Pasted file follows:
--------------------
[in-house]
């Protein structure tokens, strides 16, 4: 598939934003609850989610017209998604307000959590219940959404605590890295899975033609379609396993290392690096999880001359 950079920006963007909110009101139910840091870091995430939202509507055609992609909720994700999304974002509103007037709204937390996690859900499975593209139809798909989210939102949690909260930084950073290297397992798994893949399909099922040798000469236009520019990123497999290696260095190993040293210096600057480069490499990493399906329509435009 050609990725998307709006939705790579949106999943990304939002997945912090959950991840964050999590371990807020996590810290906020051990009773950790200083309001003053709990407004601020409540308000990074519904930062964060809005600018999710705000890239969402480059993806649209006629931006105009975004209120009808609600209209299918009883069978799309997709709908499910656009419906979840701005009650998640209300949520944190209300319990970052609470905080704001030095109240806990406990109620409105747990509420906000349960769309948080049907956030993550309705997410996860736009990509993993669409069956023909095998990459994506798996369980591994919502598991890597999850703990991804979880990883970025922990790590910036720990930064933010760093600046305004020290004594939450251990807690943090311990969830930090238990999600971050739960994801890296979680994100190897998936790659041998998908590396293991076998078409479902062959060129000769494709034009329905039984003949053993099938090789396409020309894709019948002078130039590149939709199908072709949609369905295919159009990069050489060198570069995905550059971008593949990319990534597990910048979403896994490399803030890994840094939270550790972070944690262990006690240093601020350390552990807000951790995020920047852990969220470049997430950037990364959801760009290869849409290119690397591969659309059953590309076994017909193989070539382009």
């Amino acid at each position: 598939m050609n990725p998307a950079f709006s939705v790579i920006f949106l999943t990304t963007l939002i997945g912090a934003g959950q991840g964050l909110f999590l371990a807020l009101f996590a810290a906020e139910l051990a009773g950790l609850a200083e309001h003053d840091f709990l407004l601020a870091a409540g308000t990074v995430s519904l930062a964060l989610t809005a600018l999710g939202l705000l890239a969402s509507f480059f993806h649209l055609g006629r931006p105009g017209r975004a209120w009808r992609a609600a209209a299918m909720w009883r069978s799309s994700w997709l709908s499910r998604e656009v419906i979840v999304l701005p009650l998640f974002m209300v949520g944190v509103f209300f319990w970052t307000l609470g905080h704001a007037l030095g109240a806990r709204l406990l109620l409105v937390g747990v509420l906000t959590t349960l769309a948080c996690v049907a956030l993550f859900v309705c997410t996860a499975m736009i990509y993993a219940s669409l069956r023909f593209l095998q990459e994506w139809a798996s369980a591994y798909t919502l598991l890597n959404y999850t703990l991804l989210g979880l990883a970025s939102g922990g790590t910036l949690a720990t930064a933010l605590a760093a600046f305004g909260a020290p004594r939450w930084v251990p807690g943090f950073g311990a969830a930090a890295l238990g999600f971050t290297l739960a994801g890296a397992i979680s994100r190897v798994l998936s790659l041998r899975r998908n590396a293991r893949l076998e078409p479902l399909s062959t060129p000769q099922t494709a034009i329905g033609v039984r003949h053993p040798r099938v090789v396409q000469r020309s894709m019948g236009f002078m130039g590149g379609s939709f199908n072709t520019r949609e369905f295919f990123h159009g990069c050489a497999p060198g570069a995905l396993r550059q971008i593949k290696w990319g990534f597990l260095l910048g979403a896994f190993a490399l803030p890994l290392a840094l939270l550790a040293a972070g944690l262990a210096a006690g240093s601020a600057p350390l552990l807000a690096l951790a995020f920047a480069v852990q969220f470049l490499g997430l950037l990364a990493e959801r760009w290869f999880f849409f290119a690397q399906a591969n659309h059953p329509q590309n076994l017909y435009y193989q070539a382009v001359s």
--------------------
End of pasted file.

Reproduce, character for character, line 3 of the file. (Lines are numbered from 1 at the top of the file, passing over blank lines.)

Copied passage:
């Amino acid at each position: 598939m050609n990725p998307a950079f709006s939705v790579i920006f949106l999943t990304t963007l939002i997945g912090a934003g959950q991840g964050l909110f999590l371990a807020l009101f996590a810290a906020e139910l051990a009773g950790l609850a200083e309001h003053d840091f709990l407004l601020a870091a409540g308000t990074v995430s519904l930062a964060l989610t809005a600018l999710g939202l705000l890239a969402s509507f480059f993806h649209l055609g006629r931006p105009g017209r975004a209120w009808r992609a609600a209209a299918m909720w009883r069978s799309s994700w997709l709908s499910r998604e656009v419906i979840v999304l701005p009650l998640f974002m209300v949520g944190v509103f209300f319990w970052t307000l609470g905080h704001a007037l030095g109240a806990r709204l406990l109620l409105v937390g747990v509420l906000t959590t349960l769309a948080c996690v049907a956030l993550f859900v309705c997410t996860a499975m736009i990509y993993a219940s669409l069956r023909f593209l095998q990459e994506w139809a798996s369980a591994y798909t919502l598991l890597n959404y999850t703990l991804l989210g979880l990883a970025s939102g922990g790590t910036l949690a720990t930064a933010l605590a760093a600046f305004g909260a020290p004594r939450w930084v251990p807690g943090f950073g311990a969830a930090a890295l238990g999600f971050t290297l739960a994801g890296a397992i979680s994100r190897v798994l998936s790659l041998r899975r998908n590396a293991r893949l076998e078409p479902l399909s062959t060129p000769q099922t494709a034009i329905g033609v039984r003949h053993p040798r099938v090789v396409q000469r020309s894709m019948g236009f002078m130039g590149g379609s939709f199908n072709t520019r949609e369905f295919f990123h159009g990069c050489a497999p060198g570069a995905l396993r550059q971008i593949k290696w990319g990534f597990l260095l910048g979403a896994f190993a490399l803030p890994l290392a840094l939270l550790a040293a972070g944690l262990a210096a006690g240093s601020a600057p350390l552990l807000a690096l951790a995020f920047a480069v852990q969220f470049l490499g997430l950037l990364a990493e959801r760009w290869f999880f849409f290119a690397q399906a591969n659309h059953p329509q590309n076994l017909y435009y193989q070539a382009v001359s």